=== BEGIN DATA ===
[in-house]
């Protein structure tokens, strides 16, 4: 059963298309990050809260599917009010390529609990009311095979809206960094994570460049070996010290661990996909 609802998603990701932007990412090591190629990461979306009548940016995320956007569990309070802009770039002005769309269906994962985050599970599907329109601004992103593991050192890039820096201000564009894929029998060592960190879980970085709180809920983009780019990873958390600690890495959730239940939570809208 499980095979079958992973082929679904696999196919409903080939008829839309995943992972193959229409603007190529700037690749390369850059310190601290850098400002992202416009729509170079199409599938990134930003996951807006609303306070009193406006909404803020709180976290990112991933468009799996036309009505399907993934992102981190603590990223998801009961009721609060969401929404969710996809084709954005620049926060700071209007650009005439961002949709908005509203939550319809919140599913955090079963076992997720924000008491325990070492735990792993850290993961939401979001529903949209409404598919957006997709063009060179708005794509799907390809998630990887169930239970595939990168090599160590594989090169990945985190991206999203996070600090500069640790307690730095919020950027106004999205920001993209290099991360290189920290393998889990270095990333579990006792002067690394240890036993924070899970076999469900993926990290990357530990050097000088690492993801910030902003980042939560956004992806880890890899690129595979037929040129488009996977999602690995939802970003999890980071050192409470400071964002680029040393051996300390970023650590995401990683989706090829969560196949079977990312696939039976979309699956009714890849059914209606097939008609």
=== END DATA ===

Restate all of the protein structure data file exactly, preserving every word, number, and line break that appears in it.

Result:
[in-house]
């Protein structure tokens, strides 16, 4: 059963298309990050809260599917009010390529609990009311095979809206960094994570460049070996010290661990996909 609802998603990701932007990412090591190629990461979306009548940016995320956007569990309070802009770039002005769309269906994962985050599970599907329109601004992103593991050192890039820096201000564009894929029998060592960190879980970085709180809920983009780019990873958390600690890495959730239940939570809208 499980095979079958992973082929679904696999196919409903080939008829839309995943992972193959229409603007190529700037690749390369850059310190601290850098400002992202416009729509170079199409599938990134930003996951807006609303306070009193406006909404803020709180976290990112991933468009799996036309009505399907993934992102981190603590990223998801009961009721609060969401929404969710996809084709954005620049926060700071209007650009005439961002949709908005509203939550319809919140599913955090079963076992997720924000008491325990070492735990792993850290993961939401979001529903949209409404598919957006997709063009060179708005794509799907390809998630990887169930239970595939990168090599160590594989090169990945985190991206999203996070600090500069640790307690730095919020950027106004999205920001993209290099991360290189920290393998889990270095990333579990006792002067690394240890036993924070899970076999469900993926990290990357530990050097000088690492993801910030902003980042939560956004992806880890890899690129595979037929040129488009996977999602690995939802970003999890980071050192409470400071964002680029040393051996300390970023650590995401990683989706090829969560196949079977990312696939039976979309699956009714890849059914209606097939008609």